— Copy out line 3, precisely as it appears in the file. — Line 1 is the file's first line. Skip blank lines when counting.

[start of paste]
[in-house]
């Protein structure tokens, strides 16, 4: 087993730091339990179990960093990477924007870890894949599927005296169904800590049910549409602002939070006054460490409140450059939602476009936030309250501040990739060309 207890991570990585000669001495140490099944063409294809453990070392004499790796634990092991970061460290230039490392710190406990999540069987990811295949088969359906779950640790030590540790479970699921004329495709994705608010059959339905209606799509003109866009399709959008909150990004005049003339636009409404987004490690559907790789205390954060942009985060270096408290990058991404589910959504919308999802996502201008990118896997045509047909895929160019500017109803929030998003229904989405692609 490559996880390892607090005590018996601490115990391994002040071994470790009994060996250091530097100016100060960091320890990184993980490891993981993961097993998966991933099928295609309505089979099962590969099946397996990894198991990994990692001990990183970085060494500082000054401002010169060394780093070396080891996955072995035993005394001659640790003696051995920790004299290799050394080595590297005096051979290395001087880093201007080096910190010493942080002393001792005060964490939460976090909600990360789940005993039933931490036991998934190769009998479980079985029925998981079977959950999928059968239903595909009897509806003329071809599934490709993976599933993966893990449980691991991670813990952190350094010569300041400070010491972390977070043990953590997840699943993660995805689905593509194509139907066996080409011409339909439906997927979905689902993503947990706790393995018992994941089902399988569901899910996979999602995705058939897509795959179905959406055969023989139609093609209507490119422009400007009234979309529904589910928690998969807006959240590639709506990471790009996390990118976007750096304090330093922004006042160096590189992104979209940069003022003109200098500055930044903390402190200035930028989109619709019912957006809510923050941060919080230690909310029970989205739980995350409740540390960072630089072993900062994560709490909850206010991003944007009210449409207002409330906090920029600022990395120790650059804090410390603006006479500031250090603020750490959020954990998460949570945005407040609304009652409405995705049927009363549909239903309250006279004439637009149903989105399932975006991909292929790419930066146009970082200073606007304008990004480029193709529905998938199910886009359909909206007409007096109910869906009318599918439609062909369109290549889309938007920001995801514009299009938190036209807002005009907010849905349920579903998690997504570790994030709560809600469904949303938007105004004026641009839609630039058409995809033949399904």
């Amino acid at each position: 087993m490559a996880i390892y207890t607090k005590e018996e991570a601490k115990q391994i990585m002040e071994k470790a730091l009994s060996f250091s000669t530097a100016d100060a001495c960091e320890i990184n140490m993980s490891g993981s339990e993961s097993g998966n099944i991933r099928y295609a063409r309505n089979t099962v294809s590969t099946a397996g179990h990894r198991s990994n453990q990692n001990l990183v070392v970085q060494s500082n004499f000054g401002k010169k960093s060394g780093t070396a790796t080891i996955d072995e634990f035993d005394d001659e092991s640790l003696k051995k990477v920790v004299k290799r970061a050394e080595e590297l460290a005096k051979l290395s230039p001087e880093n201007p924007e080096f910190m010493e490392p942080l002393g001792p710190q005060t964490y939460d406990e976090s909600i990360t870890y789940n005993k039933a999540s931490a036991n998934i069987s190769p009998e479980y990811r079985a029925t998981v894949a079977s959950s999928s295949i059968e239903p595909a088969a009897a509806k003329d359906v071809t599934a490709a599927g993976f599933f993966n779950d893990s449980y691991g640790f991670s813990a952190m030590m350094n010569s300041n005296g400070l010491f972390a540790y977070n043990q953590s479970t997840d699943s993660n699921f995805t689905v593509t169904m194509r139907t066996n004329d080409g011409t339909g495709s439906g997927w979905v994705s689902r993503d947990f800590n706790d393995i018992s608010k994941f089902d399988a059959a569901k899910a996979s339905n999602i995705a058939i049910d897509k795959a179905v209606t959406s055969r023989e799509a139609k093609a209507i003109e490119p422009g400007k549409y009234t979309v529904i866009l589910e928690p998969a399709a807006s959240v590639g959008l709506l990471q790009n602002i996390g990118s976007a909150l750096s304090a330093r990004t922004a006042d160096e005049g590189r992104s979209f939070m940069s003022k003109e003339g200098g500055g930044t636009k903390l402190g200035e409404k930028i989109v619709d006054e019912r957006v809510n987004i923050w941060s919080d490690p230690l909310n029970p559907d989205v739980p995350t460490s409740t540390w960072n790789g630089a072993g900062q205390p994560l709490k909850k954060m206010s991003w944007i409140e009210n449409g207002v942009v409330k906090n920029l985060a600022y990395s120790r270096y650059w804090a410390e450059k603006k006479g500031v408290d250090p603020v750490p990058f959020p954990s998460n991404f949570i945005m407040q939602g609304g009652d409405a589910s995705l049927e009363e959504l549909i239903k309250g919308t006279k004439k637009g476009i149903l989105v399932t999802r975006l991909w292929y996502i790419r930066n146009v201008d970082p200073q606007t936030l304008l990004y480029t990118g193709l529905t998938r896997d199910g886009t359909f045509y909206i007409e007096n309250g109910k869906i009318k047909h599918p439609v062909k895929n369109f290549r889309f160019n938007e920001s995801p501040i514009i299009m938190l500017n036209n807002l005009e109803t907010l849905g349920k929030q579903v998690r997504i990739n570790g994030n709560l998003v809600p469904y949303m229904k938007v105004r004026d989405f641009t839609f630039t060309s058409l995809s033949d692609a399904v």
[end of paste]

């Amino acid at each position: 087993m490559a996880i390892y207890t607090k005590e018996e991570a601490k115990q391994i990585m002040e071994k470790a730091l009994s060996f250091s000669t530097a100016d100060a001495c960091e320890i990184n140490m993980s490891g993981s339990e993961s097993g998966n099944i991933r099928y295609a063409r309505n089979t099962v294809s590969t099946a397996g179990h990894r198991s990994n453990q990692n001990l990183v070392v970085q060494s500082n004499f000054g401002k010169k960093s060394g780093t070396a790796t080891i996955d072995e634990f035993d005394d001659e092991s640790l003696k051995k990477v920790v004299k290799r970061a050394e080595e590297l460290a005096k051979l290395s230039p001087e880093n201007p924007e080096f910190m010493e490392p942080l002393g001792p710190q005060t964490y939460d406990e976090s909600i990360t870890y789940n005993k039933a999540s931490a036991n998934i069987s190769p009998e479980y990811r079985a029925t998981v894949a079977s959950s999928s295949i059968e239903p595909a088969a009897a509806k003329d359906v071809t599934a490709a599927g993976f599933f993966n779950d893990s449980y691991g640790f991670s813990a952190m030590m350094n010569s300041n005296g400070l010491f972390a540790y977070n043990q953590s479970t997840d699943s993660n699921f995805t689905v593509t169904m194509r139907t066996n004329d080409g011409t339909g495709s439906g997927w979905v994705s689902r993503d947990f800590n706790d393995i018992s608010k994941f089902d399988a059959a569901k899910a996979s339905n999602i995705a058939i049910d897509k795959a179905v209606t959406s055969r023989e799509a139609k093609a209507i003109e490119p422009g400007k549409y009234t979309v529904i866009l589910e928690p998969a399709a807006s959240v590639g959008l709506l990471q790009n602002i996390g990118s976007a909150l750096s304090a330093r990004t922004a006042d160096e005049g590189r992104s979209f939070m940069s003022k003109e003339g200098g500055g930044t636009k903390l402190g200035e409404k930028i989109v619709d006054e019912r957006v809510n987004i923050w941060s919080d490690p230690l909310n029970p559907d989205v739980p995350t460490s409740t540390w960072n790789g630089a072993g900062q205390p994560l709490k909850k954060m206010s991003w944007i409140e009210n449409g207002v942009v409330k906090n920029l985060a600022y990395s120790r270096y650059w804090a410390e450059k603006k006479g500031v408290d250090p603020v750490p990058f959020p954990s998460n991404f949570i945005m407040q939602g609304g009652d409405a589910s995705l049927e009363e959504l549909i239903k309250g919308t006279k004439k637009g476009i149903l989105v399932t999802r975006l991909w292929y996502i790419r930066n146009v201008d970082p200073q606007t936030l304008l990004y480029t990118g193709l529905t998938r896997d199910g886009t359909f045509y909206i007409e007096n309250g109910k869906i009318k047909h599918p439609v062909k895929n369109f290549r889309f160019n938007e920001s995801p501040i514009i299009m938190l500017n036209n807002l005009e109803t907010l849905g349920k929030q579903v998690r997504i990739n570790g994030n709560l998003v809600p469904y949303m229904k938007v105004r004026d989405f641009t839609f630039t060309s058409l995809s033949d692609a399904v």